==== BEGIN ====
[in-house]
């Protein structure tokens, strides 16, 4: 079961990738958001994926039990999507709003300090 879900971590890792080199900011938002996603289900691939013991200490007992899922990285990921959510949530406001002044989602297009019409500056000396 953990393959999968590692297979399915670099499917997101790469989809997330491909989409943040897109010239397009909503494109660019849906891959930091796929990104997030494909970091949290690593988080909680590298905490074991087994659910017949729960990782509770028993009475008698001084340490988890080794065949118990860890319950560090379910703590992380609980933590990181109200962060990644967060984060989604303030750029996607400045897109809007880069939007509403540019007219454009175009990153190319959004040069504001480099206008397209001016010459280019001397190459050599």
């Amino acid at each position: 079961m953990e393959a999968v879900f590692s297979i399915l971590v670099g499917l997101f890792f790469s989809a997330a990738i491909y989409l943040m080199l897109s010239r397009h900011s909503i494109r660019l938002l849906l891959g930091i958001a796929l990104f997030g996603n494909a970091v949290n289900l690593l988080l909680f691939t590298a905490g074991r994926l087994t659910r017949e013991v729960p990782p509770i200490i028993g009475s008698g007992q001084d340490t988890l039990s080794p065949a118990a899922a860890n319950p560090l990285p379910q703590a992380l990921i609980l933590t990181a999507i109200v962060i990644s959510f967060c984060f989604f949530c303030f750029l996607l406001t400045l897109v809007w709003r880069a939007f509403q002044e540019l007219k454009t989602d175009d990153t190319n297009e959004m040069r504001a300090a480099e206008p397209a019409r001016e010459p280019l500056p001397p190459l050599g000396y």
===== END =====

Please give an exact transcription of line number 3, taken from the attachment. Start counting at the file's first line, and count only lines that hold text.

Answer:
């Amino acid at each position: 079961m953990e393959a999968v879900f590692s297979i399915l971590v670099g499917l997101f890792f790469s989809a997330a990738i491909y989409l943040m080199l897109s010239r397009h900011s909503i494109r660019l938002l849906l891959g930091i958001a796929l990104f997030g996603n494909a970091v949290n289900l690593l988080l909680f691939t590298a905490g074991r994926l087994t659910r017949e013991v729960p990782p509770i200490i028993g009475s008698g007992q001084d340490t988890l039990s080794p065949a118990a899922a860890n319950p560090l990285p379910q703590a992380l990921i609980l933590t990181a999507i109200v962060i990644s959510f967060c984060f989604f949530c303030f750029l996607l406001t400045l897109v809007w709003r880069a939007f509403q002044e540019l007219k454009t989602d175009d990153t190319n297009e959004m040069r504001a300090a480099e206008p397209a019409r001016e010459p280019l500056p001397p190459l050599g000396y």